Hampton Court Park

Coordinates: 51°24′04″N 0°19′26″W / 51.401°N 0.324°W / 51.401; -0.324
From Wikipedia, the free encyclopedia

Home Park
Site of Special Scientific Interest
LocationGreater London
Grid referenceTQ167683
Area88.9 hectares
Location mapMagic Map
Hampton Court, from the park

Hampton Court Park, also known as Home Park, is a walled royal park managed by the Historic Royal Palaces.[1] The park lies between the gardens of Hampton Court Palace and Kingston upon Thames and Surbiton in south west London, England, mostly within the post town of East Molesey, but with its eastern extremity within the post town of Kingston. In 2014, part of the park was designated a biological Site of Special Scientific Interest (with Bushy Park and Hampton Court Golf Course). It takes up most of the final (lowest) meander of the non-tidal reaches of the River Thames and is mainly divided between a golf course, meadows interspersed with trees used for deer, seasonal horse grazing and wildlife. A corner of the park is used annually for the Hampton Court Flower Show and the part nearest to the palace has the Long Water — an early set of hydro-engineered ponds or lakes, fed by water from the distant River Colne, as are the bodies of water in the neighbouring park, Bushy Park.[2][3][4]


Plant and animal life

Hampton Court Park is a walled deer park of around 700 acres (280 ha) (1.1 sq mi), with a herd of fallow deer,[5] and has been open to the public since 1894. Verges by the A308 road lightly scattered with deciduous trees line the northern wall. These trees, with few evergreens, continue across much of the park. There are three avenues of lime trees that radiate across the park in a crow's foot pattern from Hampton Court Gardens. One runs north-eastwards towards Kingston; one runs south-eastwards towards Ditton; and the third runs eastwards and includes the Long Water lake.

It is documented Cardinal Wolsey inclosed with a wall about 2,000 acres to form this park and Bushy Park for his purchase and reconstruction into an exceptionally grand house on the former manor house of Hampton. It formed what became before his death Hampton Court Palace, taken over by Henry VIII. The king was an avid hunter and had the park used for breeding rabbits and/or hares, pheasants and partridges.[6]

The inventory of Cromwell's goods made in 1659 records "about 700 deer", compared to "about 1,700" and "about 30 red deer" in Bushy Park.[6]

Mediaeval Oak
The Mediaeval Oak – said to be 750 years old

A tree, called the Mediaeval Oak (or Methuselah's Oak), in one of the tees for the golf course in the southern part of the park, is said to be 750 years old.

Drained water meadow since medieval period

The public towpath by the lowest part of the non-tidal Thames above Teddington Lock lies in all other directions apart from the palace (west). An emergency conditions flood meadow but not a lowered "Flood Storage Area" most of it is in planning (policy Flood Zone 2 or 3, and mostly in long term flood risk zones ranging across its four categories (very low to high risk)[7][8] High risk, affecting a small portion means that each year this area has a chance of flooding of greater than 3.3%.

North of the road and a cluster of houses connected with the parks is a narrow set of Paddocks and Bushy Park;[6] the Royal Mews graze horses on the park in the summer.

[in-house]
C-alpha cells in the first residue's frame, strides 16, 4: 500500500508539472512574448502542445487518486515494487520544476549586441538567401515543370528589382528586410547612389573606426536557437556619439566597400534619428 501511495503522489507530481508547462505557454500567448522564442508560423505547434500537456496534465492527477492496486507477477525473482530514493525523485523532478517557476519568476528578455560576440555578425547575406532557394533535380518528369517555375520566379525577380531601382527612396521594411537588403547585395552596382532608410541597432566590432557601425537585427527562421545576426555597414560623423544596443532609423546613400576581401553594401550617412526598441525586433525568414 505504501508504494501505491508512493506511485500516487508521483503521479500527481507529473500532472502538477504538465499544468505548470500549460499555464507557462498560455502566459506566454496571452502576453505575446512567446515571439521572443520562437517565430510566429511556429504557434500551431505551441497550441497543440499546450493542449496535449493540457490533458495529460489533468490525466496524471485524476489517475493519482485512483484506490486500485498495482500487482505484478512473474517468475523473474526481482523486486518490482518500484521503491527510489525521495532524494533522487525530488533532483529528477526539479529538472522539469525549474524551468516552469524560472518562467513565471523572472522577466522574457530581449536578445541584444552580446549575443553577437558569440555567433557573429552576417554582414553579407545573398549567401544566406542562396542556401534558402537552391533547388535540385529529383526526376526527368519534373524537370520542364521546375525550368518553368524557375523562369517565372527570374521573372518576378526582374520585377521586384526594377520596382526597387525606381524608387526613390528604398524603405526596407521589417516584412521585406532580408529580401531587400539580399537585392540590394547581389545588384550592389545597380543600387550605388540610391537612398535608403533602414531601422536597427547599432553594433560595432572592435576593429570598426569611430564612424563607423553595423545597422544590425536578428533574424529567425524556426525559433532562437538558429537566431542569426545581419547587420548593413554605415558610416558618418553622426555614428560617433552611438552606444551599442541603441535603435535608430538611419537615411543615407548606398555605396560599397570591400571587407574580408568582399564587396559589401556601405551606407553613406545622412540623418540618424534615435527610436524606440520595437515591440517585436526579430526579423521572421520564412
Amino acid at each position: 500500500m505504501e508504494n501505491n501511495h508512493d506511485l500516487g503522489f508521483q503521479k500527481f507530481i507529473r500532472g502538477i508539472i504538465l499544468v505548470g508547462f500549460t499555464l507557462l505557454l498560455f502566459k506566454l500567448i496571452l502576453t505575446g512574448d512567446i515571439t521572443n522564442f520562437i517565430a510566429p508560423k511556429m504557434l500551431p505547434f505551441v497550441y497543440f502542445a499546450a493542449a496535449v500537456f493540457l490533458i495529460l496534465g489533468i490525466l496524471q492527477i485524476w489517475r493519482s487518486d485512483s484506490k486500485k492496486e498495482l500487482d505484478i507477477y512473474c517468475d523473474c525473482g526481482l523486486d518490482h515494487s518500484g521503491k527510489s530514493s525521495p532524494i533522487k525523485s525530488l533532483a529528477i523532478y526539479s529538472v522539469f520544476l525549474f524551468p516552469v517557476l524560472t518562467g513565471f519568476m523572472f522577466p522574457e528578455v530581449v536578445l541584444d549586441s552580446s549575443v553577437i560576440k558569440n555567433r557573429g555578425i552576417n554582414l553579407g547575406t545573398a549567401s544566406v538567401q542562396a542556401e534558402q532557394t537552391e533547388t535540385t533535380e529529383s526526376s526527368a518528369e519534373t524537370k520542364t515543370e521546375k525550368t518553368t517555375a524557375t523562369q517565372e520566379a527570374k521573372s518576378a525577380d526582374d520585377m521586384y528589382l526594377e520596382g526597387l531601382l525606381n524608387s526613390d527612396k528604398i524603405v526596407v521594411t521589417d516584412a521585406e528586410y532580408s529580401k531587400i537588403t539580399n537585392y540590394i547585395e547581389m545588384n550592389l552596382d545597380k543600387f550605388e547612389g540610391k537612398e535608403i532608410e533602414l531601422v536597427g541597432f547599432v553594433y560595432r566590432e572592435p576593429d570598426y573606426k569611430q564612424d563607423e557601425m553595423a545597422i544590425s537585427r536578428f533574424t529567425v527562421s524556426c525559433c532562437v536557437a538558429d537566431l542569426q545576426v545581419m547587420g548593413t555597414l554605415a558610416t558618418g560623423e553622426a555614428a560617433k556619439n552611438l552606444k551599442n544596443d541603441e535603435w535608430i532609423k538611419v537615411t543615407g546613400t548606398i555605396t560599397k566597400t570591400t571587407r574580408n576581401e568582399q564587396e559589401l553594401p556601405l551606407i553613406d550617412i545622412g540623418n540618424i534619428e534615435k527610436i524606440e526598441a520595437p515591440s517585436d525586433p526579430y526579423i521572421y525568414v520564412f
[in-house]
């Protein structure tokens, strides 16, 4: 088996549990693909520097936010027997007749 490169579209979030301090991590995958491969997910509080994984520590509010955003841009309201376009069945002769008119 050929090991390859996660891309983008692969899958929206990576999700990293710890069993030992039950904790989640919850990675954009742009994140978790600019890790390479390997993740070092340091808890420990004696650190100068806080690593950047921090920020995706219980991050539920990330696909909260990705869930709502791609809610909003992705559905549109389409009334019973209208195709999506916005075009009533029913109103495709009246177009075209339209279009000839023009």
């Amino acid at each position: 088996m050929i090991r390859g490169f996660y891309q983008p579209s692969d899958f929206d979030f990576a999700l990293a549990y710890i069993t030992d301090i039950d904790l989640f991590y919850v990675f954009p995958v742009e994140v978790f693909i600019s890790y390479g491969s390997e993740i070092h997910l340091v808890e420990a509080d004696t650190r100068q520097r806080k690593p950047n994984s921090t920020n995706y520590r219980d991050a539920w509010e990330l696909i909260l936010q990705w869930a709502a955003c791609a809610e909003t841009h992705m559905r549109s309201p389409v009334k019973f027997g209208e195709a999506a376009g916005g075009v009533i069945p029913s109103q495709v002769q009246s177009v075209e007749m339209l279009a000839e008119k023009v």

The Long Water is a large garden canal constructed by Charles II, and given a curved extension at the palace end by William III. It is now the namesake of a lake of the 1730s in Kensington Gardens (see The Long Water), and indeed other large garden canals at Wrest Park and elsewhere. It flows gently in the park roughly eastward from the back of Hampton Court Palace ending at the Golden Jubilee Fountain and is underground connected to a landscaped channel, the Longford River after the Upper Lodge Water Gardens and the Diana Fountain, Bushy Park.

Flower Show[edit]

The annual Hampton Court Flower Show is held in 25 acres (10 ha) of the park. It is organized by the Royal Horticultural Society and began in 1990. Many prefer it to the better known Chelsea Flower Show because there is more space, and plants and equipment can be bought at the show. As it is the world's most popular event[citation needed] of this type extensive traffic jams can build up. The show has sometimes been criticized for risking damage to historic features in the park.

See also[edit]


  1. ^ Richmond Borough Council Archived 2015-08-26 at the Wayback Machine
  2. ^ "Bushy Park and Home Park citation" (PDF). Sites of Special Scientific Interest. Natural England. Retrieved 8 December 2014.
  3. ^ "Map of Bushy Park and Home Park". Sites of Special Scientific Interest. Natural England. Retrieved 8 December 2014.
  4. ^ "Bushy Park and Home Park Unit List". Sites of Special Scientific Interest. Natural England. Retrieved 13 December 2014.
  5. ^ "Home Park". Archived from the original on 22 February 2016. Retrieved 11 January 2016.
  6. ^ a b c 'Spelthorne Hundred: Hampton Court Palace, parks', in A History of the County of Middlesex: Volume 2, General; ed. William Page (London, 1911), pp. 386-388. British History Online http://www.british-history.ac.uk/vch/middx/vol2/pp386-388
  7. ^ Flood Map for Planning Service UK Government, 2018
  8. ^ Long Term Flood Risk UK Government, 2018

External links[edit]

51°24′04″N 0°19′26″W / 51.401°N 0.324°W / 51.401; -0.324